Advancements in the understanding of narcolepsy are happening. Register for updates »

Advancements in the understanding of narcolepsy are happening. Register for updates »

The Role of Histamine in Sleep and Wakefulness

Like hypocretin/orexin neurons, histamine neurons play an important role in promoting and stabilizing wakefulness.1-4

Watch videos

Importance of histamine in stabilizing wakefulness video thumbnail
The Importance of Histamine in Stabilizing Wakefulness

Histamine neurons may play an important role in sustaining wakefulness for long periods during the day. Review study results that suggest increased activation of histamine neurons may help stabilize wakefulness in narcolepsy.6,15

Thomas Scammell histamine video thumbnail
Exploring Histamine in Sleep-Wake State Stability
Dr. Thomas Scammell
Neurologist and sleep specialist

Thomas Scammell, MD, from Beth Israel Deaconess Medical Center, Boston Children's Hospital, and Harvard Medical School, discusses key data from several animal studies that support why histamine plays an important role in disorders characterized by sleep-wake state instability, such as narcolepsy.1,2

Role of histamine in sleep and wakefulness video thumbnail
The Role of Histamine in Sleep and Wakefulness

In the brain, histamine neurons originate only in the hypothalamus and are thought to play an important role in sleep-wake state stability.2,6 Learn how histamine has been shown to help promote and stabilize wakefulness.2,4,6

Sleep-wake state stability icon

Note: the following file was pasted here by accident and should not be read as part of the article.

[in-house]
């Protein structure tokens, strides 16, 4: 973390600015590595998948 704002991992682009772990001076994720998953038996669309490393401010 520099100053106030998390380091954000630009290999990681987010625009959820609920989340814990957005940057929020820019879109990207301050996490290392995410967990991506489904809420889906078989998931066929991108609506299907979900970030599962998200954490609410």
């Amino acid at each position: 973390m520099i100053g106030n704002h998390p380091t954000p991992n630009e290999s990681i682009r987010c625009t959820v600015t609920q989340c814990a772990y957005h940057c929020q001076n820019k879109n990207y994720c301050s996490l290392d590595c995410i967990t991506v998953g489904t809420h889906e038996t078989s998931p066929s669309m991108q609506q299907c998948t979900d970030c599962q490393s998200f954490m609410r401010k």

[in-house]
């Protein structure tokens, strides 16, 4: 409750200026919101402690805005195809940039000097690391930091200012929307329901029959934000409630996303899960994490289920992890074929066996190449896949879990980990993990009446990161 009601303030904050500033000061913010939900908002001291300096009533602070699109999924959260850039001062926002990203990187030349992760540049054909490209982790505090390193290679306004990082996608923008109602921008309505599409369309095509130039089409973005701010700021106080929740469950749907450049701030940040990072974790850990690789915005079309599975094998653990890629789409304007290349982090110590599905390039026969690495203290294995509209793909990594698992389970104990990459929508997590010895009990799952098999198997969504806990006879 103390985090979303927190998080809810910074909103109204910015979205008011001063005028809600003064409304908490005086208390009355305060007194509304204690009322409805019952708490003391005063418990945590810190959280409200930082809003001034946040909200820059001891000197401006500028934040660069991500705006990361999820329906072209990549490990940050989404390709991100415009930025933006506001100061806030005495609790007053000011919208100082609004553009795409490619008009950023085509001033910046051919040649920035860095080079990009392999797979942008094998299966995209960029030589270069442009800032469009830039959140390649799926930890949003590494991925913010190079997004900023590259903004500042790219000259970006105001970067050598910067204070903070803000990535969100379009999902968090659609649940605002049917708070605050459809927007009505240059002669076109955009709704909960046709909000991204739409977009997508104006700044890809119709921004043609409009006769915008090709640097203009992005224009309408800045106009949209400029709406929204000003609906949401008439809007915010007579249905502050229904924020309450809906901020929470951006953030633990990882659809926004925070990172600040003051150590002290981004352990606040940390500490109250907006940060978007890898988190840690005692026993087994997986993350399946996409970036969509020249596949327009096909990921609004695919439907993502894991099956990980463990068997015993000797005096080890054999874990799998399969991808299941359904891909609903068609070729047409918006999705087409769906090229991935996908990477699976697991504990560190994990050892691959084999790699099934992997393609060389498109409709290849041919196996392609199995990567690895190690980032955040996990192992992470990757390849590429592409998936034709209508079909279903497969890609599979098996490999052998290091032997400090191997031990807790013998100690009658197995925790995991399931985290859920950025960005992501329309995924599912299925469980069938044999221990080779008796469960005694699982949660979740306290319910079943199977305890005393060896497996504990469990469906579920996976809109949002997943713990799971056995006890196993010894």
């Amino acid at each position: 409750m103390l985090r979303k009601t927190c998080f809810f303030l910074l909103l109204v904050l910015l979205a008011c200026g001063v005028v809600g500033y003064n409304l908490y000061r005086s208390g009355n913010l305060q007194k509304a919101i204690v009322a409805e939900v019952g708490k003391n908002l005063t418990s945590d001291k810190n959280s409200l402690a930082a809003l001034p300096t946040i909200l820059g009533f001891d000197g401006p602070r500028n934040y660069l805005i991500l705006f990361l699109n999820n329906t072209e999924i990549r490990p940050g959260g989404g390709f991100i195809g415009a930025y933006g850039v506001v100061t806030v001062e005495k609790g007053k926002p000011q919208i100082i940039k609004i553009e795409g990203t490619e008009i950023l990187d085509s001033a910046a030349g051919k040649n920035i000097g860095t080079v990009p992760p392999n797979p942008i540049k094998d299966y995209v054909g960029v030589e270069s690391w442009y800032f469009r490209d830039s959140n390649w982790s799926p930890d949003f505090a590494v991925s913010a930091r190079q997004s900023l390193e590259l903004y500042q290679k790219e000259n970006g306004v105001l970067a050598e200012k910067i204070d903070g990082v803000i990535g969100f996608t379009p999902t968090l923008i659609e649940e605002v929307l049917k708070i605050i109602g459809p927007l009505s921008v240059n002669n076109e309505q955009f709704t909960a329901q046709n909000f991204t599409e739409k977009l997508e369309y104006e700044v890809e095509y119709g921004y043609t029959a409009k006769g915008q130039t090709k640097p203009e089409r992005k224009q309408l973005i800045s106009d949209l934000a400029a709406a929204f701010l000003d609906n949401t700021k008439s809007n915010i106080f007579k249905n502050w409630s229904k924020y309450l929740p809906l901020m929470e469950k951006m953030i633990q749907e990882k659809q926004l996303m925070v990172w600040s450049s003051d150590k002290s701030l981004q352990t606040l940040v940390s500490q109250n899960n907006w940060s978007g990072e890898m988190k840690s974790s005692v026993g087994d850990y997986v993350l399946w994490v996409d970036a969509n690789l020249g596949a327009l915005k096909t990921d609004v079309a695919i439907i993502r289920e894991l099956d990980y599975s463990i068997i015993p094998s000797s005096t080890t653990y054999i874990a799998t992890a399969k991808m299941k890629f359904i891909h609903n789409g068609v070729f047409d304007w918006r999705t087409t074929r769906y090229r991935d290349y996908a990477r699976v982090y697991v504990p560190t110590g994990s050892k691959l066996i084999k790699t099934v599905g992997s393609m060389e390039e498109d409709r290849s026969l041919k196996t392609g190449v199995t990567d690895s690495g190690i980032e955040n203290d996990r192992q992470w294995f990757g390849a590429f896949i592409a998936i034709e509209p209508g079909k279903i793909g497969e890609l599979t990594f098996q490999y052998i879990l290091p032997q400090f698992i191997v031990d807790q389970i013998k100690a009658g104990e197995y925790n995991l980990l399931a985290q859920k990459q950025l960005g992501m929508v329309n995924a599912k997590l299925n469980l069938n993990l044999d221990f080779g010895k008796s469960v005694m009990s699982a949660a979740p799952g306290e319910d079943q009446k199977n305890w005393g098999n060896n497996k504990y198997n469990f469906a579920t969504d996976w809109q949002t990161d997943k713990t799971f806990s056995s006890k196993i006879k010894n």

Sleep-Wake State Stability

Brush up on the characteristics of normal sleep and wakefulness.

Review »
Etiology icon

Learn about possible causes of hypocretin neuron loss in narcolepsy.

Find out »
  1. España RA, Scammell TE. Sleep neurobiology from a clinical perspective. Sleep. 2011;34(7):845-858.
  2. Haas HL, Sergeeva OA, Selbach O. Histamine in the nervous system. Physiol Rev. 2008;88(3):1183-1241.
  3. Schwartz MD, Kilduff TS. The neurobiology of sleep and wakefulness. Psychiatr Clin North Am. 2015;38(4):615-644.
  4. Scammell TE, Jackson AC, Franks NP, Wisden W, Dauvilliers Y. Histamine: neural circuits and new medications. Sleep. 2019;42(1). doi:10.1093/sleep/zsy183
  5. Williams RH, Chee MJ, Kroeger D, et al. Optogenetic-mediated release of histamine reveals distal and autoregulatory mechanisms for controlling arousal. J Neurosci. 2014;34(17):6023-6029.
  6. Scammell TE, Arrigoni E, Lipton JO. Neural circuitry of wakefulness and sleep. Neuron. 2017;93(4):747-765.
  7. Crochet S, Onoe H, Sakai K. A potent non-monoaminergic paradoxical sleep inhibitory system: a reverse microdialysis and single-unit recording study. Eur J Neurosci. 2006;24(5):1404-1412.
  8. Parmentier R, Ohtsu H, Djebbara-Hannas Z, Valatx JL, Watanabe T, Lin JS. Anatomical, physiological, and pharmacological characteristics of histidine decarboxylase knock-out mice: evidence for the role of brain histamine in behavioral and sleep-wake control. J Neurosci. 2002;22(17):7695-7711.
  9. Brown RE, Basheer R, McKenna JT, Strecker RE, McCarley RW. Control of sleep and wakefulness. Physiol Rev. 2012;92(3):1087-1187.
  10. Korotkova TM, Sergeeva OA, Ponomarenko AA, Haas HL. Histamine excites noradrenergic neurons in locus coeruleus in rats. Neuropharmacology. 2005;49(1):129-134.